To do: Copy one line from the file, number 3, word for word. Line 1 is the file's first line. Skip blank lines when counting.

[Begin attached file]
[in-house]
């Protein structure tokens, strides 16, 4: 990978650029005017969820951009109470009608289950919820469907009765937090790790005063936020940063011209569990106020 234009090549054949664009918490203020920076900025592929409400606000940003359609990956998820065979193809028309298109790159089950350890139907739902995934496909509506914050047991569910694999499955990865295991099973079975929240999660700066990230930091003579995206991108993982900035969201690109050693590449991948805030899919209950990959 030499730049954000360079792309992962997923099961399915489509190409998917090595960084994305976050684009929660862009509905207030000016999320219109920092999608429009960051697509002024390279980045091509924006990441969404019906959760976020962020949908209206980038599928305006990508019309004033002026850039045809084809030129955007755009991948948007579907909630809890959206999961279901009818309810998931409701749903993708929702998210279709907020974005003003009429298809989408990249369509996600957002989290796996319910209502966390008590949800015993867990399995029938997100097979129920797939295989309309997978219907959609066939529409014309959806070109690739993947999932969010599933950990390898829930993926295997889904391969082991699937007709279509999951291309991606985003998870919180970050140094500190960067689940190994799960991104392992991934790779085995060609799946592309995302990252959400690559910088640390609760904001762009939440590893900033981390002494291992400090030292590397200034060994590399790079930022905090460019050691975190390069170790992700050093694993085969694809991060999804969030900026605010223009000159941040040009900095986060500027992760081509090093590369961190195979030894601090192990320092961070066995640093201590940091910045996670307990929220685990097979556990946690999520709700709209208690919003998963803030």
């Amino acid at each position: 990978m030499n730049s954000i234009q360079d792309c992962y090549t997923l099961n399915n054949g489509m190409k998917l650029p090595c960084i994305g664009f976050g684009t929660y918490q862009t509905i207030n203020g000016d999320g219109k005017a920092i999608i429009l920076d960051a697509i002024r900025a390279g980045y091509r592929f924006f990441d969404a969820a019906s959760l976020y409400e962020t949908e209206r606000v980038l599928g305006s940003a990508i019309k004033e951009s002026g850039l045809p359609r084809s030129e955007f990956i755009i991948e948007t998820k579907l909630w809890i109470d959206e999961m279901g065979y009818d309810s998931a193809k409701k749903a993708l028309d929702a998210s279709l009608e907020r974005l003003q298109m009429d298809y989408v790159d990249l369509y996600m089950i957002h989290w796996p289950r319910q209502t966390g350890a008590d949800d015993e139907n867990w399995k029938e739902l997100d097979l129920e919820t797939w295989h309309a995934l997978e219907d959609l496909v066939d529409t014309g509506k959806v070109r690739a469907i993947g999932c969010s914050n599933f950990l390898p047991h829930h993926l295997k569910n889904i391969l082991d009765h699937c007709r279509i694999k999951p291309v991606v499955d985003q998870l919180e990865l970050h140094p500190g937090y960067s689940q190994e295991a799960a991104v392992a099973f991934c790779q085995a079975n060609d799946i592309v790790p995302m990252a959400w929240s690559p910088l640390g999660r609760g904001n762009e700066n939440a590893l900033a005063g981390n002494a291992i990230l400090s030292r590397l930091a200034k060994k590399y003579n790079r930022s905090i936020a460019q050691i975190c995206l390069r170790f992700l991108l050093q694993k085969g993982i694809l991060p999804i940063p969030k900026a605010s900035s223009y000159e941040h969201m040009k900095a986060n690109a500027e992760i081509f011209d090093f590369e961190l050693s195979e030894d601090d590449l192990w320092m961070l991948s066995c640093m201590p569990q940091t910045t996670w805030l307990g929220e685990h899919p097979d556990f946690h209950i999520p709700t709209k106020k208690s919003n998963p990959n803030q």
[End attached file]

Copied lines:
């Amino acid at each position: 990978m030499n730049s954000i234009q360079d792309c992962y090549t997923l099961n399915n054949g489509m190409k998917l650029p090595c960084i994305g664009f976050g684009t929660y918490q862009t509905i207030n203020g000016d999320g219109k005017a920092i999608i429009l920076d960051a697509i002024r900025a390279g980045y091509r592929f924006f990441d969404a969820a019906s959760l976020y409400e962020t949908e209206r606000v980038l599928g305006s940003a990508i019309k004033e951009s002026g850039l045809p359609r084809s030129e955007f990956i755009i991948e948007t998820k579907l909630w809890i109470d959206e999961m279901g065979y009818d309810s998931a193809k409701k749903a993708l028309d929702a998210s279709l009608e907020r974005l003003q298109m009429d298809y989408v790159d990249l369509y996600m089950i957002h989290w796996p289950r319910q209502t966390g350890a008590d949800d015993e139907n867990w399995k029938e739902l997100d097979l129920e919820t797939w295989h309309a995934l997978e219907d959609l496909v066939d529409t014309g509506k959806v070109r690739a469907i993947g999932c969010s914050n599933f950990l390898p047991h829930h993926l295997k569910n889904i391969l082991d009765h699937c007709r279509i694999k999951p291309v991606v499955d985003q998870l919180e990865l970050h140094p500190g937090y960067s689940q190994e295991a799960a991104v392992a099973f991934c790779q085995a079975n060609d799946i592309v790790p995302m990252a959400w929240s690559p910088l640390g999660r609760g904001n762009e700066n939440a590893l900033a005063g981390n002494a291992i990230l400090s030292r590397l930091a200034k060994k590399y003579n790079r930022s905090i936020a460019q050691i975190c995206l390069r170790f992700l991108l050093q694993k085969g993982i694809l991060p999804i940063p969030k900026a605010s900035s223009y000159e941040h969201m040009k900095a986060n690109a500027e992760i081509f011209d090093f590369e961190l050693s195979e030894d601090d590449l192990w320092m961070l991948s066995c640093m201590p569990q940091t910045t996670w805030l307990g929220e685990h899919p097979d556990f946690h209950i999520p709700t709209k106020k208690s919003n998963p990959n803030q």